Mutagenesis and Repair (4-0-07)

Mutagenesis and Repair (4-0-07) - mutagenesis repair...

Info icon This preview shows pages 1–3. Sign up to view the full content.

View Full Document Right Arrow Icon
mutagenesis & repair 4/5/07 mutation- heritable change in DNA in prokaryotes and eukaryotes, in cells there are a lot of ways other mutations can come about other than some agent changing one nucleotide into another nucleotide. Mutations have to be copyable, still made out of nucleotides, but that’s not necessarily how that happens. Lesion- some kind of DNA damage that does not create a standard nucleotide. Instead it creates a non-standard chemical structure in DNA. It is therefore not heritable because it is not something that DNA polymerase can reproduce or incorporate into the new strand. We still talk about lesions because lesions often cause mutations. In replication, DNA polymerase comes upon the lesion in the template strand, and because the lesion does not base pair the same way as the original nucleotide would have base paired, DNAP inserts an incorrect nucleotide or an incorrect number of nucleotides in the new strand. Lesions on one strand of DNA can often cause a mutation on the other strand of DNA at replication. Lesions will not have names like insertion, deletion, transversion, etc. Spontaneous- arise out of the structure of DNA and out of the replication of DNA itself. See diagram. The covalent bond between the sugar and the base on the 1’ carbon sometimes breaks, so now it is held together by the phosphodiester bonds on 3’ and 5’ carbon. Now that base disappears, and the deoxyribose appears without a base. Chemically, both “AP sites” are the same. The only difference is what used to be there. What’s the effect? Most of the time, this does not lead to mutation. If there as an AP site on the template strand during replication, DNAP cannot pick up anything that can base pair with an AP site! The DNAP will dissociate from the template right at the AP site. It will move down the strand, re-associate with the template when there’s a new primer, and then continue. What did it left behind? A single- stranded “gap” of DNA…it’s not a deletion, so what is it? This is the usual situation. DNAP comes upon AP site, instead of dissociating, it will stay in place. In a special situation, it picks up a random nucleotide onto the 3’ end of the new strand, creating a substitution- could be either transversion or transition. Or, what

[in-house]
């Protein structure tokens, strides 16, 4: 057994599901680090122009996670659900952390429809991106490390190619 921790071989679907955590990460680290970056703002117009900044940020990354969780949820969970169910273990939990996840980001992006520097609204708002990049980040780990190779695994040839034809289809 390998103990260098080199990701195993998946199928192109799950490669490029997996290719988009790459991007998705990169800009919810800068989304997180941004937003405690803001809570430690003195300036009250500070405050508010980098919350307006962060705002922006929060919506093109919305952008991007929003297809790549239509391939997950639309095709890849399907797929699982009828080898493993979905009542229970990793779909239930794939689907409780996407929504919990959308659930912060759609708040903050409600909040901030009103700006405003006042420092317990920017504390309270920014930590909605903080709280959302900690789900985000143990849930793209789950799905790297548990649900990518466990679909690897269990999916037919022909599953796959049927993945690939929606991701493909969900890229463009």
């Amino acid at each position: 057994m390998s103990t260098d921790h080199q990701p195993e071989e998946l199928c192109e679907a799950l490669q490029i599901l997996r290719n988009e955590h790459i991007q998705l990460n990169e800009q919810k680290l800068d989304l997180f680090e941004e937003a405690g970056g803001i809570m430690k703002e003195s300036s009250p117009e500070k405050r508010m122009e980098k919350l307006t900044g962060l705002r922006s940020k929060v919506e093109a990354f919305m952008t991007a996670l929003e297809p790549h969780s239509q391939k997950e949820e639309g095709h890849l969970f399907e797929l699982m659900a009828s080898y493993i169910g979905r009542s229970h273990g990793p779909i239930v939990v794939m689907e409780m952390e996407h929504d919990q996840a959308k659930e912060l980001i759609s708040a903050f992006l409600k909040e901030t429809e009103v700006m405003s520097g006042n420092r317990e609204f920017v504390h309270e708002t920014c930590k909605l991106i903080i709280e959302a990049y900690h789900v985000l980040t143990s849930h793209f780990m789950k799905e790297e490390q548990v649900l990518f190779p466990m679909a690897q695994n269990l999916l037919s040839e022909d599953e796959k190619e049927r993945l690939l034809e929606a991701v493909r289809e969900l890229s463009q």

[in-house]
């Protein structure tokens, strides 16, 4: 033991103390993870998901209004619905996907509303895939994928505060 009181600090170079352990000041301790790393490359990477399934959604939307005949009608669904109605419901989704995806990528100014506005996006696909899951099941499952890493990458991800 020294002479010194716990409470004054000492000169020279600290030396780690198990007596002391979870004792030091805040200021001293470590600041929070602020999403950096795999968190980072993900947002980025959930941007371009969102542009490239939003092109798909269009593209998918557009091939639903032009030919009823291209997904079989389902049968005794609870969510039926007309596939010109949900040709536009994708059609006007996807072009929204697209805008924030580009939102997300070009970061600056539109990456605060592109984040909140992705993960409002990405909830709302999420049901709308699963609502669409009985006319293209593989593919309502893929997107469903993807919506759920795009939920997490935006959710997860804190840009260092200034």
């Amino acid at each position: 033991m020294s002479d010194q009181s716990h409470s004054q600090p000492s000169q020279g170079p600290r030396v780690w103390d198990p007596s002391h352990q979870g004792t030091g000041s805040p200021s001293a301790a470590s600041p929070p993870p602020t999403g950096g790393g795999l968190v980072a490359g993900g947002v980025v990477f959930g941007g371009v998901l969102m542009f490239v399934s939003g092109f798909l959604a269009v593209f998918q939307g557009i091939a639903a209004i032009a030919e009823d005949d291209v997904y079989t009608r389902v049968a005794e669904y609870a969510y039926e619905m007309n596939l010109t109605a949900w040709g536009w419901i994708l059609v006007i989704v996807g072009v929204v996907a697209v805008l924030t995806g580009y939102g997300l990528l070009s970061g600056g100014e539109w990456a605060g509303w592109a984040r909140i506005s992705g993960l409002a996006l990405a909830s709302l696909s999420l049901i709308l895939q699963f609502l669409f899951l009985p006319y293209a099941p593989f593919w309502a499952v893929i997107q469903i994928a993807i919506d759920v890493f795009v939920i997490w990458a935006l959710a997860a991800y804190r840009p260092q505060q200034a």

Image of page 1

Info iconThis preview has intentionally blurred sections. Sign up to view the full version.

View Full Document Right Arrow Icon
could also happen (still under special circumstances), DNAP gets to the AP site,
Image of page 2
Image of page 3
This is the end of the preview. Sign up to access the rest of the document.

{[ snackBarMessage ]}

What students are saying

  • Left Quote Icon

    As a current student on this bumpy collegiate pathway, I stumbled upon Course Hero, where I can find study resources for nearly all my courses, get online help from tutors 24/7, and even share my old projects, papers, and lecture notes with other students.

    Student Picture

    Kiran Temple University Fox School of Business ‘17, Course Hero Intern

  • Left Quote Icon

    I cannot even describe how much Course Hero helped me this summer. It’s truly become something I can always rely on and help me. In the end, I was not only able to survive summer classes, but I was able to thrive thanks to Course Hero.

    Student Picture

    Dana University of Pennsylvania ‘17, Course Hero Intern

  • Left Quote Icon

    The ability to access any university’s resources through Course Hero proved invaluable in my case. I was behind on Tulane coursework and actually used UCLA’s materials to help me move forward and get everything together on time.

    Student Picture

    Jill Tulane University ‘16, Course Hero Intern